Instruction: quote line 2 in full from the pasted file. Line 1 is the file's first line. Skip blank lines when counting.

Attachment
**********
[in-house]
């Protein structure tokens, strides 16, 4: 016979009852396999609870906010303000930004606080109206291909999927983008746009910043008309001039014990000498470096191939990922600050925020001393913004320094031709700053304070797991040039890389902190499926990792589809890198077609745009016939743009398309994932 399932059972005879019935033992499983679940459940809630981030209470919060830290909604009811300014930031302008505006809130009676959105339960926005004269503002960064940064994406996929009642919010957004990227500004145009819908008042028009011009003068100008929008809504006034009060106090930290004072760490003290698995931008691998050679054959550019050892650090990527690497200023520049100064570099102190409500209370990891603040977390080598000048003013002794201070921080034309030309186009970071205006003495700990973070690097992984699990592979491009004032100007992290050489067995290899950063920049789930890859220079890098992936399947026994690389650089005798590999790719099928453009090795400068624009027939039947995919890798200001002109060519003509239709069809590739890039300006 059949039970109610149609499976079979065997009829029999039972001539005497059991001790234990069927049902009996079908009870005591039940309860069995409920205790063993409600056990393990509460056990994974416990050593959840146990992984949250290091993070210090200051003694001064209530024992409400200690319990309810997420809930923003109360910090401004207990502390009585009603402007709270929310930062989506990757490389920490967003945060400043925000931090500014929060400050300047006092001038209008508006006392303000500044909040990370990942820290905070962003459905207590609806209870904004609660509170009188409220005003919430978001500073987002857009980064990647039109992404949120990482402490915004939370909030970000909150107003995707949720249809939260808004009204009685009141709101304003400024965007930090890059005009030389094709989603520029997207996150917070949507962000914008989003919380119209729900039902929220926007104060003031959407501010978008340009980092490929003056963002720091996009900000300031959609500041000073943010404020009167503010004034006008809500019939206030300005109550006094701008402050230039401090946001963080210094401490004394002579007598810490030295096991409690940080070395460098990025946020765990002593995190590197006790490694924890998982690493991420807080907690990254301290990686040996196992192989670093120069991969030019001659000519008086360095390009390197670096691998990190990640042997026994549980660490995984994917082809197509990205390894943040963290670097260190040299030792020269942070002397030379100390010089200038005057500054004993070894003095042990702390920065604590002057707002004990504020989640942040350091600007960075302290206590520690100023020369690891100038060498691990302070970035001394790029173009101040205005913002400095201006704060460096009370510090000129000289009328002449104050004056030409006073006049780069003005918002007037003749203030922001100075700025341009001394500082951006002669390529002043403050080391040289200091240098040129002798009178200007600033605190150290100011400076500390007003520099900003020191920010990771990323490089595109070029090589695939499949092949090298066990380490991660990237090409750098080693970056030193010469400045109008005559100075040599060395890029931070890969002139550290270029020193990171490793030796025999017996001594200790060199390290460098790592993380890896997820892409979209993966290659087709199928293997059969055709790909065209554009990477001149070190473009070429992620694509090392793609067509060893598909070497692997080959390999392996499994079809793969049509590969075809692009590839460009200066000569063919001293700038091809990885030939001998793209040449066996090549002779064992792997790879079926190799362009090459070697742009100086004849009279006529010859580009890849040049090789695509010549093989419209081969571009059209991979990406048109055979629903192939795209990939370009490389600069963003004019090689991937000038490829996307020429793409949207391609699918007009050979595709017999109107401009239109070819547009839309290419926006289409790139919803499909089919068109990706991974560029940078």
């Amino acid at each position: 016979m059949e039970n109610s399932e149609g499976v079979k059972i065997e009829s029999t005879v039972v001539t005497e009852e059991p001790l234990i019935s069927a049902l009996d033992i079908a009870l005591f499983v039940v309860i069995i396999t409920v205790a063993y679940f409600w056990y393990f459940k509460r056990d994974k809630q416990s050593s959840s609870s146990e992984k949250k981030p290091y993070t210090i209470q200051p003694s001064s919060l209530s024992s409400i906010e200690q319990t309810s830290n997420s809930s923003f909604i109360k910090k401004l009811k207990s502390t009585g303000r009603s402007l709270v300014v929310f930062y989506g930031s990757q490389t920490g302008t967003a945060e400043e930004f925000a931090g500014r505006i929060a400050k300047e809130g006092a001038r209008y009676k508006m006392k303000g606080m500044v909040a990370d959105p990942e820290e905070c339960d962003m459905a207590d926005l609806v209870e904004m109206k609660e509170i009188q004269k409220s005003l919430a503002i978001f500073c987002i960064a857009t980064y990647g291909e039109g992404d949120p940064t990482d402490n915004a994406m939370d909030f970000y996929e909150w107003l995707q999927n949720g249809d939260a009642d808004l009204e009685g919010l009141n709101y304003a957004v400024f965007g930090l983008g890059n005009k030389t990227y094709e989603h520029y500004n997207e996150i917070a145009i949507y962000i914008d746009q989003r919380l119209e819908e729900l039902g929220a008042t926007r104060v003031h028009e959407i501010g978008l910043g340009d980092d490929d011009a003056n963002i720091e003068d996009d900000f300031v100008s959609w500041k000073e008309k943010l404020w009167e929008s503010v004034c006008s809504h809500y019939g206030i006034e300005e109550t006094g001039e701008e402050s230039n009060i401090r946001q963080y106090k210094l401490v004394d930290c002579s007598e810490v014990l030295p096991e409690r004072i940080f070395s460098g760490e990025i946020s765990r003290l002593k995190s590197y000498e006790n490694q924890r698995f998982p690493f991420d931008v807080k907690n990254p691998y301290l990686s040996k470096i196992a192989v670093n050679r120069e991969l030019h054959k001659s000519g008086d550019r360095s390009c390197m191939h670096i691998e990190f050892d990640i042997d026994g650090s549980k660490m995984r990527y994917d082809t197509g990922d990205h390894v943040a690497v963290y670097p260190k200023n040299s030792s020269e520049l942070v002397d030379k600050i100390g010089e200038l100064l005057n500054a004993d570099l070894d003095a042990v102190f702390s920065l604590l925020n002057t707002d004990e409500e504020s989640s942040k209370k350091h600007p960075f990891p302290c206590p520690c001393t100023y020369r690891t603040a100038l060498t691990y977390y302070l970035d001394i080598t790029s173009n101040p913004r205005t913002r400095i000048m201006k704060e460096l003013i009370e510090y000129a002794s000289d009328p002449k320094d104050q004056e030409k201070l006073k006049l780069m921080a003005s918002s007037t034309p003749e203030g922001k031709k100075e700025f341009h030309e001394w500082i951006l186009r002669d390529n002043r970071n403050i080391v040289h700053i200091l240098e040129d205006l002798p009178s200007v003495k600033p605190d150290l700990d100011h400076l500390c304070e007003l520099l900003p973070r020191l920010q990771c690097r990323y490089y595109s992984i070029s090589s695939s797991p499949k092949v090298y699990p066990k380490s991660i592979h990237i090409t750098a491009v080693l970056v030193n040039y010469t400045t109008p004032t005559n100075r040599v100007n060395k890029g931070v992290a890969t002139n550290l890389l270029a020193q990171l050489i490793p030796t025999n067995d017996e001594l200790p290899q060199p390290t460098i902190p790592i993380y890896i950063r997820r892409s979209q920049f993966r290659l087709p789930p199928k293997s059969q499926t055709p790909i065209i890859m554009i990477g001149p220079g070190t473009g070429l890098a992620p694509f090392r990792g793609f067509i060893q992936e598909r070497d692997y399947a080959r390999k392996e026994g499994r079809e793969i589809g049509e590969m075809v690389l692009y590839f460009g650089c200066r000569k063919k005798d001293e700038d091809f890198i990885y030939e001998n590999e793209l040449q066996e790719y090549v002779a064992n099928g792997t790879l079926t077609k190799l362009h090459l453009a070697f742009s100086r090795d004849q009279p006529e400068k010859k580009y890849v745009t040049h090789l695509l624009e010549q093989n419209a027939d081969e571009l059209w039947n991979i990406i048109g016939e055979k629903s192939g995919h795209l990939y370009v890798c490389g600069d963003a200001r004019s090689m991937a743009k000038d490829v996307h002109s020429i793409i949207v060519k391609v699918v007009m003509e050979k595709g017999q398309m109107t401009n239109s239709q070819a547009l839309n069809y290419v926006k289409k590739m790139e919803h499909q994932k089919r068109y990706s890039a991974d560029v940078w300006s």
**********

């Protein structure tokens, strides 16, 4: 016979009852396999609870906010303000930004606080109206291909999927983008746009910043008309001039014990000498470096191939990922600050925020001393913004320094031709700053304070797991040039890389902190499926990792589809890198077609745009016939743009398309994932 399932059972005879019935033992499983679940459940809630981030209470919060830290909604009811300014930031302008505006809130009676959105339960926005004269503002960064940064994406996929009642919010957004990227500004145009819908008042028009011009003068100008929008809504006034009060106090930290004072760490003290698995931008691998050679054959550019050892650090990527690497200023520049100064570099102190409500209370990891603040977390080598000048003013002794201070921080034309030309186009970071205006003495700990973070690097992984699990592979491009004032100007992290050489067995290899950063920049789930890859220079890098992936399947026994690389650089005798590999790719099928453009090795400068624009027939039947995919890798200001002109060519003509239709069809590739890039300006 059949039970109610149609499976079979065997009829029999039972001539005497059991001790234990069927049902009996079908009870005591039940309860069995409920205790063993409600056990393990509460056990994974416990050593959840146990992984949250290091993070210090200051003694001064209530024992409400200690319990309810997420809930923003109360910090401004207990502390009585009603402007709270929310930062989506990757490389920490967003945060400043925000931090500014929060400050300047006092001038209008508006006392303000500044909040990370990942820290905070962003459905207590609806209870904004609660509170009188409220005003919430978001500073987002857009980064990647039109992404949120990482402490915004939370909030970000909150107003995707949720249809939260808004009204009685009141709101304003400024965007930090890059005009030389094709989603520029997207996150917070949507962000914008989003919380119209729900039902929220926007104060003031959407501010978008340009980092490929003056963002720091996009900000300031959609500041000073943010404020009167503010004034006008809500019939206030300005109550006094701008402050230039401090946001963080210094401490004394002579007598810490030295096991409690940080070395460098990025946020765990002593995190590197006790490694924890998982690493991420807080907690990254301290990686040996196992192989670093120069991969030019001659000519008086360095390009390197670096691998990190990640042997026994549980660490995984994917082809197509990205390894943040963290670097260190040299030792020269942070002397030379100390010089200038005057500054004993070894003095042990702390920065604590002057707002004990504020989640942040350091600007960075302290206590520690100023020369690891100038060498691990302070970035001394790029173009101040205005913002400095201006704060460096009370510090000129000289009328002449104050004056030409006073006049780069003005918002007037003749203030922001100075700025341009001394500082951006002669390529002043403050080391040289200091240098040129002798009178200007600033605190150290100011400076500390007003520099900003020191920010990771990323490089595109070029090589695939499949092949090298066990380490991660990237090409750098080693970056030193010469400045109008005559100075040599060395890029931070890969002139550290270029020193990171490793030796025999017996001594200790060199390290460098790592993380890896997820892409979209993966290659087709199928293997059969055709790909065209554009990477001149070190473009070429992620694509090392793609067509060893598909070497692997080959390999392996499994079809793969049509590969075809692009590839460009200066000569063919001293700038091809990885030939001998793209040449066996090549002779064992792997790879079926190799362009090459070697742009100086004849009279006529010859580009890849040049090789695509010549093989419209081969571009059209991979990406048109055979629903192939795209990939370009490389600069963003004019090689991937000038490829996307020429793409949207391609699918007009050979595709017999109107401009239109070819547009839309290419926006289409790139919803499909089919068109990706991974560029940078």